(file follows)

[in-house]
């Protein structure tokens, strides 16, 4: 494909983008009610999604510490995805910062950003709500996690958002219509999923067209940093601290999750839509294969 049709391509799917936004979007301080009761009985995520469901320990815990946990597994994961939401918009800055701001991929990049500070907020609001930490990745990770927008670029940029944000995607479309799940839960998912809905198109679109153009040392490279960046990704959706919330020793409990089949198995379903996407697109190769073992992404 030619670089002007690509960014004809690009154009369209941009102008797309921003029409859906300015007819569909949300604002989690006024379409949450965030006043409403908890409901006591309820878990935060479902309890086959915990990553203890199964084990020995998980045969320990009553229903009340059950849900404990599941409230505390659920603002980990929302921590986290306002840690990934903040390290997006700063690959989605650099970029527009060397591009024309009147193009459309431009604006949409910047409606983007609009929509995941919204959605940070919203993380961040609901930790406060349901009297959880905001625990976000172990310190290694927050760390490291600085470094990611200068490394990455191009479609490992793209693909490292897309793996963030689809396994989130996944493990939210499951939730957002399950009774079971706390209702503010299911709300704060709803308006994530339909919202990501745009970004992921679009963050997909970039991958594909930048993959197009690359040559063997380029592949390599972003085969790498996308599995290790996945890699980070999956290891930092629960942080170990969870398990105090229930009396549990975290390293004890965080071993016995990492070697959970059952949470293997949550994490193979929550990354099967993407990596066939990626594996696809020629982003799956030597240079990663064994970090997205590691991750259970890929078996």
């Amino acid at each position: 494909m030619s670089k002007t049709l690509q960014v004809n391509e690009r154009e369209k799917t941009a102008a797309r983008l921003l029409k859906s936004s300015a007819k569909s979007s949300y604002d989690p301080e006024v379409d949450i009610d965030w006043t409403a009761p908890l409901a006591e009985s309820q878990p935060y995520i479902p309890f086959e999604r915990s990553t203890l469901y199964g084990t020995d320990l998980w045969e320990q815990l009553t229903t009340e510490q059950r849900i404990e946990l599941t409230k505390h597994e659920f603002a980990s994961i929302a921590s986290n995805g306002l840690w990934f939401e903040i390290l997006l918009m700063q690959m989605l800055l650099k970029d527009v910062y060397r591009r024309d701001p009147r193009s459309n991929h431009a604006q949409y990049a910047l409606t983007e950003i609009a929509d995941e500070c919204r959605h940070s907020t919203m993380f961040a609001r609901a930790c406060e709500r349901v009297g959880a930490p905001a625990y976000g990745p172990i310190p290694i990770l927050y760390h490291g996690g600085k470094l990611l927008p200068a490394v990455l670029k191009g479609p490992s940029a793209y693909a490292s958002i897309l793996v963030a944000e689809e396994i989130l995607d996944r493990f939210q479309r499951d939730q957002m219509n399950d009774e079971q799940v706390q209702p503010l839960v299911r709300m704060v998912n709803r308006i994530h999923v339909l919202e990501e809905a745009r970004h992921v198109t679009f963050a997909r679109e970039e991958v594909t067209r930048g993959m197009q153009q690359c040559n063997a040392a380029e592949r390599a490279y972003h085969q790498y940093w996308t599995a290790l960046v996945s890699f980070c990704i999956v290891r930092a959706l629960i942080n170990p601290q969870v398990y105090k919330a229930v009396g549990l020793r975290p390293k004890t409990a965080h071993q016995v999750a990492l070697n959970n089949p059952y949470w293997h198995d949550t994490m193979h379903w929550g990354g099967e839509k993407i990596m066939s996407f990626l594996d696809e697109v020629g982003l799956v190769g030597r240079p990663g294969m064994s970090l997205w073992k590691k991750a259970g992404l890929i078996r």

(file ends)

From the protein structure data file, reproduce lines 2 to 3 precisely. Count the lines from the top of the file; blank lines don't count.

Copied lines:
């Protein structure tokens, strides 16, 4: 494909983008009610999604510490995805910062950003709500996690958002219509999923067209940093601290999750839509294969 049709391509799917936004979007301080009761009985995520469901320990815990946990597994994961939401918009800055701001991929990049500070907020609001930490990745990770927008670029940029944000995607479309799940839960998912809905198109679109153009040392490279960046990704959706919330020793409990089949198995379903996407697109190769073992992404 030619670089002007690509960014004809690009154009369209941009102008797309921003029409859906300015007819569909949300604002989690006024379409949450965030006043409403908890409901006591309820878990935060479902309890086959915990990553203890199964084990020995998980045969320990009553229903009340059950849900404990599941409230505390659920603002980990929302921590986290306002840690990934903040390290997006700063690959989605650099970029527009060397591009024309009147193009459309431009604006949409910047409606983007609009929509995941919204959605940070919203993380961040609901930790406060349901009297959880905001625990976000172990310190290694927050760390490291600085470094990611200068490394990455191009479609490992793209693909490292897309793996963030689809396994989130996944493990939210499951939730957002399950009774079971706390209702503010299911709300704060709803308006994530339909919202990501745009970004992921679009963050997909970039991958594909930048993959197009690359040559063997380029592949390599972003085969790498996308599995290790996945890699980070999956290891930092629960942080170990969870398990105090229930009396549990975290390293004890965080071993016995990492070697959970059952949470293997949550994490193979929550990354099967993407990596066939990626594996696809020629982003799956030597240079990663064994970090997205590691991750259970890929078996």
């Amino acid at each position: 494909m030619s670089k002007t049709l690509q960014v004809n391509e690009r154009e369209k799917t941009a102008a797309r983008l921003l029409k859906s936004s300015a007819k569909s979007s949300y604002d989690p301080e006024v379409d949450i009610d965030w006043t409403a009761p908890l409901a006591e009985s309820q878990p935060y995520i479902p309890f086959e999604r915990s990553t203890l469901y199964g084990t020995d320990l998980w045969e320990q815990l009553t229903t009340e510490q059950r849900i404990e946990l599941t409230k505390h597994e659920f603002a980990s994961i929302a921590s986290n995805g306002l840690w990934f939401e903040i390290l997006l918009m700063q690959m989605l800055l650099k970029d527009v910062y060397r591009r024309d701001p009147r193009s459309n991929h431009a604006q949409y990049a910047l409606t983007e950003i609009a929509d995941e500070c919204r959605h940070s907020t919203m993380f961040a609001r609901a930790c406060e709500r349901v009297g959880a930490p905001a625990y976000g990745p172990i310190p290694i990770l927050y760390h490291g996690g600085k470094l990611l927008p200068a490394v990455l670029k191009g479609p490992s940029a793209y693909a490292s958002i897309l793996v963030a944000e689809e396994i989130l995607d996944r493990f939210q479309r499951d939730q957002m219509n399950d009774e079971q799940v706390q209702p503010l839960v299911r709300m704060v998912n709803r308006i994530h999923v339909l919202e990501e809905a745009r970004h992921v198109t679009f963050a997909r679109e970039e991958v594909t067209r930048g993959m197009q153009q690359c040559n063997a040392a380029e592949r390599a490279y972003h085969q790498y940093w996308t599995a290790l960046v996945s890699f980070c990704i999956v290891r930092a959706l629960i942080n170990p601290q969870v398990y105090k919330a229930v009396g549990l020793r975290p390293k004890t409990a965080h071993q016995v999750a990492l070697n959970n089949p059952y949470w293997h198995d949550t994490m193979h379903w929550g990354g099967e839509k993407i990596m066939s996407f990626l594996d696809e697109v020629g982003l799956v190769g030597r240079p990663g294969m064994s970090l997205w073992k590691k991750a259970g992404l890929i078996r």